I was a firm supporter of the idea that we are surrounded by prosthetic items all around and anyway. I posted about this previously [here, here]. We are embedded in prosthetic artifacts that make up our culture - out technical, mechanical, communicative and also social values all hinge upon devices, contraptions, pieces and parts, items, objects and things. That was why it was so weird to see the Fondation de la Haute Horlogerie not understand that there are no real watches or fake prosthetic hands, or to see Hans Op de Beeck believe that his wide usage of airplanes, internet, website and other technology was still human whereas wearing a prosthetic was not.
The question of what prosthetic to buy is thus a very valid question.
Because in terms of prosthetic add-ons, they all compete. They *all* compete.
Recent new prosthetic arms [Otto Bock Michelangelo hand, BeBionic and BeBionic v2 hand, new Vincent hand, iLimb and iLimb pulse] cost more than a car. Their prices and cost are so high (ranging between 35'000 to 110'000 CHF) that no self respecting insurance should cover these given you can't even deliver a decent hedge cutting or furniture moving with these. These prosthetic arms are basically useless (practically speaking) items that are created to be paraded around. For that, their questionable value contradicts their massive prices. If anything their value is probably social and in fact exactly this social value was realized and exploited by a youngster who managed to get his iLimb branded by Mercedes' F1-team. Cool for a 15 year old, but not too interesting for a 44 year old such as myself.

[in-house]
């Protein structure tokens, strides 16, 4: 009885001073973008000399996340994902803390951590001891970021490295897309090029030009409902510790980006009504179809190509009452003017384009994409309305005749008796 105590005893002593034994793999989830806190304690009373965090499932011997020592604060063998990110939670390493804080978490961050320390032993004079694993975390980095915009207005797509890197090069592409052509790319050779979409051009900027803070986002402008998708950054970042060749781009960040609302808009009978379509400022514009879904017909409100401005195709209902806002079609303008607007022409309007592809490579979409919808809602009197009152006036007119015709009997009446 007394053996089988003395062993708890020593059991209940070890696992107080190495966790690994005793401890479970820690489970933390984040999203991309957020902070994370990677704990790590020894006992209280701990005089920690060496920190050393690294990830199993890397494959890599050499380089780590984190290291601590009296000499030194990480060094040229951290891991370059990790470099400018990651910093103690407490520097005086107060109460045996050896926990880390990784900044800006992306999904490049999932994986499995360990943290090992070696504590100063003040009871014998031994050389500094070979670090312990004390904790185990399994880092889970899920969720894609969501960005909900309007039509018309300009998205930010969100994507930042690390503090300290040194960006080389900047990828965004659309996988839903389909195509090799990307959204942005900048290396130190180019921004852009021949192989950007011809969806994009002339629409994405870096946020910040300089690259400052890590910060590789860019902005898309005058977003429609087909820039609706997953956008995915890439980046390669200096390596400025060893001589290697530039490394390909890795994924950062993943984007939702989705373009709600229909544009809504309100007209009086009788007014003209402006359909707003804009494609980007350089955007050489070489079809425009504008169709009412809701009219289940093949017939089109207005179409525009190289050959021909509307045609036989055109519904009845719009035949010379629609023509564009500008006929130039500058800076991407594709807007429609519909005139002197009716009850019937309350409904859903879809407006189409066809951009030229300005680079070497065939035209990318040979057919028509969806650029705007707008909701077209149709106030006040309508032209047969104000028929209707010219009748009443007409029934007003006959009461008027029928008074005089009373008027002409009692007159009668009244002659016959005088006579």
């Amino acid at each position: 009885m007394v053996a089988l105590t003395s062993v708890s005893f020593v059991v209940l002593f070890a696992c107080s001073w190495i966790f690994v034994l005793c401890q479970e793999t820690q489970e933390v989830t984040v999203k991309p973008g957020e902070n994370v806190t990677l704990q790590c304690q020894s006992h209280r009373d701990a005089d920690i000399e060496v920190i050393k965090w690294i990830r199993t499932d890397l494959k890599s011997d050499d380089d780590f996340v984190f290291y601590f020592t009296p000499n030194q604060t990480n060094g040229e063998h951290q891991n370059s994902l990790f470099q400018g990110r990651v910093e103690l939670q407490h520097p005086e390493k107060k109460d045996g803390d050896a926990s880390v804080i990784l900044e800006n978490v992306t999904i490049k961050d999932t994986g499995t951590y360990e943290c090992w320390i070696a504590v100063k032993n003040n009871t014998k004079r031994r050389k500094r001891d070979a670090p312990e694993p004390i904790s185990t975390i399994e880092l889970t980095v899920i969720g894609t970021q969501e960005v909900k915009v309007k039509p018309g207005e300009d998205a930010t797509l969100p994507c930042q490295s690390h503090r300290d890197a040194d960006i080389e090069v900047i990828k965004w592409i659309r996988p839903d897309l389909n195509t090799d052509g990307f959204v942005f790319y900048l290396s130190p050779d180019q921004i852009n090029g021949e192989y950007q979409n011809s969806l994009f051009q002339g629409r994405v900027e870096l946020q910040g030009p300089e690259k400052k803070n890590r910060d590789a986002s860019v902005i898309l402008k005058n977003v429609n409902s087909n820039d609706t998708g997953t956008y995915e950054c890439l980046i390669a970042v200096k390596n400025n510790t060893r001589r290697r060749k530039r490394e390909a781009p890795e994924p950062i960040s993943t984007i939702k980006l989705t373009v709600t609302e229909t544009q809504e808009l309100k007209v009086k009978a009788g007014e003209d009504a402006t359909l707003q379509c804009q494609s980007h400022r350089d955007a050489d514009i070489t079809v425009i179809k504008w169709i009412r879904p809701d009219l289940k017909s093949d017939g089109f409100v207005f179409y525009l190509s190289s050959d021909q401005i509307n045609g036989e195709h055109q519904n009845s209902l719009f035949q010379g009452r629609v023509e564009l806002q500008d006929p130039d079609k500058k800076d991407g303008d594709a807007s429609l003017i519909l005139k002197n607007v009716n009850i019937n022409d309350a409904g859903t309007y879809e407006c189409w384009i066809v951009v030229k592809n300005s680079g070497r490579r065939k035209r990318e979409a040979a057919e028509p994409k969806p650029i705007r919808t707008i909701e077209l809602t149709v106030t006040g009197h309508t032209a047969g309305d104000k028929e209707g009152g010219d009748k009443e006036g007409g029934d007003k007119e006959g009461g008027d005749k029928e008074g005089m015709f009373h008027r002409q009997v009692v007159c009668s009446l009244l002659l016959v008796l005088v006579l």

Other products in that price range compete with prosthetic arms now that we do agree they will end up as self funded adventures. And given that, we wonder what social problems we have, and what social problems we want to solve. And given *that*, we wonder what cultural and technological prostheses might be at least as worthwhile getting than a prosthetic "bionic" arm or such.
So what was it we were after?